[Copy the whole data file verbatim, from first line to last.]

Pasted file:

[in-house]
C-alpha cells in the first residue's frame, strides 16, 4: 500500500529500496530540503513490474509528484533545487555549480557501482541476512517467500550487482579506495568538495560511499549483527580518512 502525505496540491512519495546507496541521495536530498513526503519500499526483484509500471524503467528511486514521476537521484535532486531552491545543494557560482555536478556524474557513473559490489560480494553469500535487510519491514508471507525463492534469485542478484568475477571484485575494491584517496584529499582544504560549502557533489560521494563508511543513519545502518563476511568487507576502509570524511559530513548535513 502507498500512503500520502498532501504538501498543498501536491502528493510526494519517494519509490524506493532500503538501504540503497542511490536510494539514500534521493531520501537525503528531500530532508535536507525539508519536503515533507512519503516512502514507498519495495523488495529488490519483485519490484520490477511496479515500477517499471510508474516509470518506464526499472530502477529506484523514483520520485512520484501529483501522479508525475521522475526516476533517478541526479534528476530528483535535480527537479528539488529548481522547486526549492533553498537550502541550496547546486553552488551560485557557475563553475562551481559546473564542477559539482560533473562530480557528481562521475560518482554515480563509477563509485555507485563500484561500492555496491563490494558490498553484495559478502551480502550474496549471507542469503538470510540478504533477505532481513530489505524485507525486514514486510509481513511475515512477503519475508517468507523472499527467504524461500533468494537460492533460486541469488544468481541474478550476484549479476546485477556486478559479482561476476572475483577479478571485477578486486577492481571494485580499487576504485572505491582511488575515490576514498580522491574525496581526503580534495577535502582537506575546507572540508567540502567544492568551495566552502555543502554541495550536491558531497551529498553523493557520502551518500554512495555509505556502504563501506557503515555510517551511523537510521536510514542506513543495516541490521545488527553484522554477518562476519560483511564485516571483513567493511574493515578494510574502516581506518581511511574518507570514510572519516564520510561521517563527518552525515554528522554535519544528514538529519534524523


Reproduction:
[in-house]
C-alpha cells in the first residue's frame, strides 16, 4: 500500500529500496530540503513490474509528484533545487555549480557501482541476512517467500550487482579506495568538495560511499549483527580518512 502525505496540491512519495546507496541521495536530498513526503519500499526483484509500471524503467528511486514521476537521484535532486531552491545543494557560482555536478556524474557513473559490489560480494553469500535487510519491514508471507525463492534469485542478484568475477571484485575494491584517496584529499582544504560549502557533489560521494563508511543513519545502518563476511568487507576502509570524511559530513548535513 502507498500512503500520502498532501504538501498543498501536491502528493510526494519517494519509490524506493532500503538501504540503497542511490536510494539514500534521493531520501537525503528531500530532508535536507525539508519536503515533507512519503516512502514507498519495495523488495529488490519483485519490484520490477511496479515500477517499471510508474516509470518506464526499472530502477529506484523514483520520485512520484501529483501522479508525475521522475526516476533517478541526479534528476530528483535535480527537479528539488529548481522547486526549492533553498537550502541550496547546486553552488551560485557557475563553475562551481559546473564542477559539482560533473562530480557528481562521475560518482554515480563509477563509485555507485563500484561500492555496491563490494558490498553484495559478502551480502550474496549471507542469503538470510540478504533477505532481513530489505524485507525486514514486510509481513511475515512477503519475508517468507523472499527467504524461500533468494537460492533460486541469488544468481541474478550476484549479476546485477556486478559479482561476476572475483577479478571485477578486486577492481571494485580499487576504485572505491582511488575515490576514498580522491574525496581526503580534495577535502582537506575546507572540508567540502567544492568551495566552502555543502554541495550536491558531497551529498553523493557520502551518500554512495555509505556502504563501506557503515555510517551511523537510521536510514542506513543495516541490521545488527553484522554477518562476519560483511564485516571483513567493511574493515578494510574502516581506518581511511574518507570514510572519516564520510561521517563527518552525515554528522554535519544528514538529519534524523